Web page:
The role of the Caribbean in the transformation of agricultural and food systems


The successful transformation of the region’s agri-food systems requires ownership, political commitment and action plans, the author writes. Credits: Wadner Pierre/IPS
  • Opinion by Mario Lubetkin (Santiago)
  • Inter Press Service

This region is highly vulnerable to extreme events, climate variability and climate change. Increasingly extreme weather conditions, shifting precipitation patterns, rising temperatures, recurring droughts and floods, among others, pose an unprecedented threat that can cause significant socio-economic and environmental damage.

The recent 44th regular meeting of the Conference of Heads of Government of the Caribbean Community (CARICOM), chaired by the Bahamas, highlighted some of the key challenges facing food production in the region. The Food and Agriculture Organization of the United Nations (FAO) has focused on implementing joint strategies in support of Caribbean countries’ priorities and discussing new ways for the Caribbean to transform agri-food systems.

For the first time, the FAO was invited to address this important discussion at the 17th Special Session of the CARICOM Council for Foreign and Community Relations (COFCOR). The FAO recognized CARICOM’s strong efforts to implement the Agri-Food Systems Strategy in Member States to help reduce the Caribbean’s large food import bill by 25 percent by 2025.

The organization supports the development of priority value chains to contribute to lowering the food import bill in the region. It does this by working with governments and key stakeholders to design and improve strategies, best practices and opportunities for attracting investment to help boost intra-regional trade.

In this context, the CARICOM heads of government have also supported the project proposal “Building food security through innovation, resilience, sustainability and empowerment” presented by Guyana; and FAO is working closely with member countries to advance a climate finance mobilization strategy to fund innovative initiatives such as new animal feeds, optimizing greenhouses, soil and land mapping. FAO supports governments and communities in building capabilities to comprehensively manage multi-risk risks to enhance the resilience of livelihoods and value chains.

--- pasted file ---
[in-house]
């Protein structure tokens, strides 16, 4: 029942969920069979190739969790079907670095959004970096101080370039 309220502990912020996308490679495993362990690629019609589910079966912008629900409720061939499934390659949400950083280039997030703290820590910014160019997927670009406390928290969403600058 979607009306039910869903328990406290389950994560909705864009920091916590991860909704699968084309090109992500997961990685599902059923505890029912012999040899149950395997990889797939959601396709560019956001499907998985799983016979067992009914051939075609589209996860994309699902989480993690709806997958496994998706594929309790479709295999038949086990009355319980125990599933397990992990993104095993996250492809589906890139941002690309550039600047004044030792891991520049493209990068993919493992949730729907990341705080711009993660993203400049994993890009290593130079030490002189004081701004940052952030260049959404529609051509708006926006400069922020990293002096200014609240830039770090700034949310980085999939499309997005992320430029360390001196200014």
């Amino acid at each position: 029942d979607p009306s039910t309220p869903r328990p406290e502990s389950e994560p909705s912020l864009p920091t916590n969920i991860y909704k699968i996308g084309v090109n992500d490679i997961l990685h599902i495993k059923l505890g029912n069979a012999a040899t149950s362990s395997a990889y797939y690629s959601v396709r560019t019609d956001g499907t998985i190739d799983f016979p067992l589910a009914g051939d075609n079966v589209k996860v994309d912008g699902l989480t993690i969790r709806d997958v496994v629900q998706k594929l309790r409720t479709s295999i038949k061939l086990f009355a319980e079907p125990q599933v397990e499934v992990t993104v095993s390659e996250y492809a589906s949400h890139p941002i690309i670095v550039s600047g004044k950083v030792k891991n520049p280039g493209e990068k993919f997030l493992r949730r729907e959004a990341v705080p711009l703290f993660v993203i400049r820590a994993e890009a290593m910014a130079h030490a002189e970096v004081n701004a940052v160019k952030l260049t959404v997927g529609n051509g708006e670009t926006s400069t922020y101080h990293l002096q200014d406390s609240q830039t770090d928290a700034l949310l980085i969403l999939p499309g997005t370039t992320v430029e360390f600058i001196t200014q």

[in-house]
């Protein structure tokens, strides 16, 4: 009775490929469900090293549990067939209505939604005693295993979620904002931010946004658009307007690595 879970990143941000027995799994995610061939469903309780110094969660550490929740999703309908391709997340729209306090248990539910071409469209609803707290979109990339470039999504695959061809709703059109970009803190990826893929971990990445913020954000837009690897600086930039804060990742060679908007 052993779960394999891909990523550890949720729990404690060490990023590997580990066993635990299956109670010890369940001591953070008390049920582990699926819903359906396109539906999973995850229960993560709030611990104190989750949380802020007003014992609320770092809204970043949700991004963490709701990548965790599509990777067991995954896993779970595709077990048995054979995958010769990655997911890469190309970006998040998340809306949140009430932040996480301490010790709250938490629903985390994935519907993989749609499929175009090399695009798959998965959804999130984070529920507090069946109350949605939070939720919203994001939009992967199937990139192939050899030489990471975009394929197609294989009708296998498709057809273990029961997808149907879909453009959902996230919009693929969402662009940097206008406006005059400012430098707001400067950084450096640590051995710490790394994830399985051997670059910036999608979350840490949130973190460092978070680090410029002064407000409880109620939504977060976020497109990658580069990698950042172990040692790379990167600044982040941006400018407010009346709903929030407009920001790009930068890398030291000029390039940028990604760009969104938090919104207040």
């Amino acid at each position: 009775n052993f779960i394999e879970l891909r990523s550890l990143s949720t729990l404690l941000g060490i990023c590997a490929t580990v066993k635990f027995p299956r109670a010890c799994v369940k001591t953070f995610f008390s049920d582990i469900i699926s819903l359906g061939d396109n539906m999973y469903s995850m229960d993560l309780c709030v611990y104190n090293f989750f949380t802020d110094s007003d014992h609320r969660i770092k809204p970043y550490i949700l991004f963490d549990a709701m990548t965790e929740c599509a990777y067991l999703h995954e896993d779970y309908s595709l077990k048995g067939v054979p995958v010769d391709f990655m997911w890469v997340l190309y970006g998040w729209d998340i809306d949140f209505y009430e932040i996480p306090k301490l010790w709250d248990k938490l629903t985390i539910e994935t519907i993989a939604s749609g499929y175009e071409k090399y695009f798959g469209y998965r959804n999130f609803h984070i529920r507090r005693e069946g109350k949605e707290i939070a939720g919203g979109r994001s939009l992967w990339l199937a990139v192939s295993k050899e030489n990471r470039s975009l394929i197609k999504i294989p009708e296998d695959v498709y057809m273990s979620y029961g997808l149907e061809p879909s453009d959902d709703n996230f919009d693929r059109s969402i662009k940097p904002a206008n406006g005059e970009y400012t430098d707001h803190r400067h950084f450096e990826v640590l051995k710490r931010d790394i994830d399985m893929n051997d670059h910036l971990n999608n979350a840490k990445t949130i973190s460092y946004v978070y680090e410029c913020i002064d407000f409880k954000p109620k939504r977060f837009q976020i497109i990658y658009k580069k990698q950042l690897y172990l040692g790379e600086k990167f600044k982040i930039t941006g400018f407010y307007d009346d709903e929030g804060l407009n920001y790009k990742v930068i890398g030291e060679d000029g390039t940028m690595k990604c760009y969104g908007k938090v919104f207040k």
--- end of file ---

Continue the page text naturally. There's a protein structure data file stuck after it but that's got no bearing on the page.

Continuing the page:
It is critical to increase and improve the efficiency and effectiveness of investments throughout the agri-food system. In this regard, FAO, along with the CARICOM Private Sector Organization, agreed to pursue cooperation to improve intra-regional private sector trade and investment in the Caribbean to boost the growth of the agricultural sector.

On the other hand, the last Summit of Heads of State or Government of the Community of Latin American and Caribbean States (CELAC), the current pro-temporal presidency of which is held by St. Vincent and the Grenadines, concluded with a declaration by 33 Member States , emphasizing a regional commitment to ensure food security and support agricultural and rural development.

This strong commitment from the region’s key government structures will contribute to effective preparation for the next FAO regional conference in Georgetown, Guyana, which will take place in March 2024, and will underline the importance of effective Caribbean involvement in decision-making to reveal. manufacturing process to transform the agri-food systems.

The successful transformation of the region’s agri-food systems requires ownership, political commitment and action plans. It is necessary to coordinate a concerted effort to strengthen technical assistance in the field and increased investment and partnerships in support of food security, the fight against climate change, sustainable production and international fair trade to protect livelihoods and small-scale producers and our guarantee food security.

© Inter Press Service (2023) — All rights reservedOriginal source: Inter Press Service

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